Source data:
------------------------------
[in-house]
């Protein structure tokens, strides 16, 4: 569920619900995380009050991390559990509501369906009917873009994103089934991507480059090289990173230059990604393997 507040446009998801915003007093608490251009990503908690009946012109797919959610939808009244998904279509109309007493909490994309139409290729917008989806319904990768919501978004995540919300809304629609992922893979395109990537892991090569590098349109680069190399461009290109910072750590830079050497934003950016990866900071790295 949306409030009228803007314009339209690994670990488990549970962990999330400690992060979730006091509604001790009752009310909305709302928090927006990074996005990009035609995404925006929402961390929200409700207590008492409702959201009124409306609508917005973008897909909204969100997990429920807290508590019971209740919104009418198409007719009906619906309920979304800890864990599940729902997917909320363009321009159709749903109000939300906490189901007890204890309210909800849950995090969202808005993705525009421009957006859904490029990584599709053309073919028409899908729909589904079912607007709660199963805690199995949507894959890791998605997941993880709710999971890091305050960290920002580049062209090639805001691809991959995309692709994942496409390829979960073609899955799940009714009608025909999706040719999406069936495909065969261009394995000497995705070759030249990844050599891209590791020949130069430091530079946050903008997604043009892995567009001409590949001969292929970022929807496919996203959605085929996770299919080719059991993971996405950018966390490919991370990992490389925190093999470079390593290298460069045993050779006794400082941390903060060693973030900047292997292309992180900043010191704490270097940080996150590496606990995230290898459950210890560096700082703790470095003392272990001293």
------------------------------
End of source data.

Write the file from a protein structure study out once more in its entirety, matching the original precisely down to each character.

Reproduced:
[in-house]
């Protein structure tokens, strides 16, 4: 569920619900995380009050991390559990509501369906009917873009994103089934991507480059090289990173230059990604393997 507040446009998801915003007093608490251009990503908690009946012109797919959610939808009244998904279509109309007493909490994309139409290729917008989806319904990768919501978004995540919300809304629609992922893979395109990537892991090569590098349109680069190399461009290109910072750590830079050497934003950016990866900071790295 949306409030009228803007314009339209690994670990488990549970962990999330400690992060979730006091509604001790009752009310909305709302928090927006990074996005990009035609995404925006929402961390929200409700207590008492409702959201009124409306609508917005973008897909909204969100997990429920807290508590019971209740919104009418198409007719009906619906309920979304800890864990599940729902997917909320363009321009159709749903109000939300906490189901007890204890309210909800849950995090969202808005993705525009421009957006859904490029990584599709053309073919028409899908729909589904079912607007709660199963805690199995949507894959890791998605997941993880709710999971890091305050960290920002580049062209090639805001691809991959995309692709994942496409390829979960073609899955799940009714009608025909999706040719999406069936495909065969261009394995000497995705070759030249990844050599891209590791020949130069430091530079946050903008997604043009892995567009001409590949001969292929970022929807496919996203959605085929996770299919080719059991993971996405950018966390490919991370990992490389925190093999470079390593290298460069045993050779006794400082941390903060060693973030900047292997292309992180900043010191704490270097940080996150590496606990995230290898459950210890560096700082703790470095003392272990001293």